The Intercept has got hold of a set of Harris's super-secretive manuals for their even-more-secret Stingray devices: fake cellular towers used to spy indiscriminately on whole populations by hacking their cellphones into giving up identifying information and more.
Harris has fought every attempt at transparency in the technical details of these widely deployed mass surveillance tools, arguing that crooks and terrorists would benefit from any disclosures. However, Stingrays are widely used against petty criminals like marijuana growers, and have never been cited in any anti-terrorist operation.
The manuals reveal that Harris's products are remarkably easy to use, thanks, in part to the absence of any checks against the abusive or illegal deployment of mass spying tools.
A video of the Gemini software installed on a personal computer, obtained by The Intercept and embedded below, provides not only an extensive demonstration of the app but also underlines how accessible the mass surveillance code can be: Installing a complete warrantless surveillance suite is no more complicated than installing Skype. Indeed, software such as Photoshop or Microsoft Office, which require a registration key or some other proof of ownership, are more strictly controlled by their makers than software designed for cellular interception.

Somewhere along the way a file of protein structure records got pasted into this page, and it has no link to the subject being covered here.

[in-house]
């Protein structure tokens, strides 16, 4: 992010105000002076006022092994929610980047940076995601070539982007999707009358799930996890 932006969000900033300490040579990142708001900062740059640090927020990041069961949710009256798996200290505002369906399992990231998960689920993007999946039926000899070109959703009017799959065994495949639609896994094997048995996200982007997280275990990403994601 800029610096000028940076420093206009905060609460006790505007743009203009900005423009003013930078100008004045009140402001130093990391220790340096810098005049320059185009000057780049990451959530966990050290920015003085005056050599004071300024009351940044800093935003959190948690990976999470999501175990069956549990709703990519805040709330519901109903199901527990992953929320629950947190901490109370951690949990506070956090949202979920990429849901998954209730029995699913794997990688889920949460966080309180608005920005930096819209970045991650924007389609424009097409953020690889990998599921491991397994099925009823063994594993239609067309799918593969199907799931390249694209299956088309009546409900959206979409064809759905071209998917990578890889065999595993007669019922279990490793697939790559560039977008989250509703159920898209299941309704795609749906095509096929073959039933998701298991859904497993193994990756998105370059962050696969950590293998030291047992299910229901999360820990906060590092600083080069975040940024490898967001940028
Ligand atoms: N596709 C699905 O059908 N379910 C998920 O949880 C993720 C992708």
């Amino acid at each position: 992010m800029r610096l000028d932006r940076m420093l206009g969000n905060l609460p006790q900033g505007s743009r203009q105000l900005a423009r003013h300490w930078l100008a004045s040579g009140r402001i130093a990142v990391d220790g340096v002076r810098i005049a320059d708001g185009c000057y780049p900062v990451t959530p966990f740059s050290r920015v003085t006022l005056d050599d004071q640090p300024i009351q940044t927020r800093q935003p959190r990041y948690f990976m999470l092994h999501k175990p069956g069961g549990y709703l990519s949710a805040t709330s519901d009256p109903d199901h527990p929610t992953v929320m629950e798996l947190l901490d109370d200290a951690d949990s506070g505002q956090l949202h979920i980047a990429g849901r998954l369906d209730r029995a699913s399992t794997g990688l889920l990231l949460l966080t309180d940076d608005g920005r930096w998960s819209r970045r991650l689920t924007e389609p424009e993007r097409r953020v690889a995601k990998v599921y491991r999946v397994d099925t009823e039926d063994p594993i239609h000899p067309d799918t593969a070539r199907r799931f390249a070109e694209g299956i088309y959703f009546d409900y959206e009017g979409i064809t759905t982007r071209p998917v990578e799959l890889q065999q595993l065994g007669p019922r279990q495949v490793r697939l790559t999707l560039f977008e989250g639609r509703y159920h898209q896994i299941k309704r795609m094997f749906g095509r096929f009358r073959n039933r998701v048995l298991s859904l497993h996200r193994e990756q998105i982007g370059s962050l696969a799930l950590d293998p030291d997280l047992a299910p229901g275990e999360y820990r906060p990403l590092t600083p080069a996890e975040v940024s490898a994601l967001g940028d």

"While this device is being discussed in the context of US law enforcement," said Tynan, "this could be used by foreign agents against the US public and administration. It is no longer acceptable for our phones and mobile networks to be exploited in such an invasive and indiscriminate way."
LONG-SECRET STINGRAY MANUALS DETAIL HOW POLICE CAN SPY ON PHONES [Sam Biddle/The Intercept]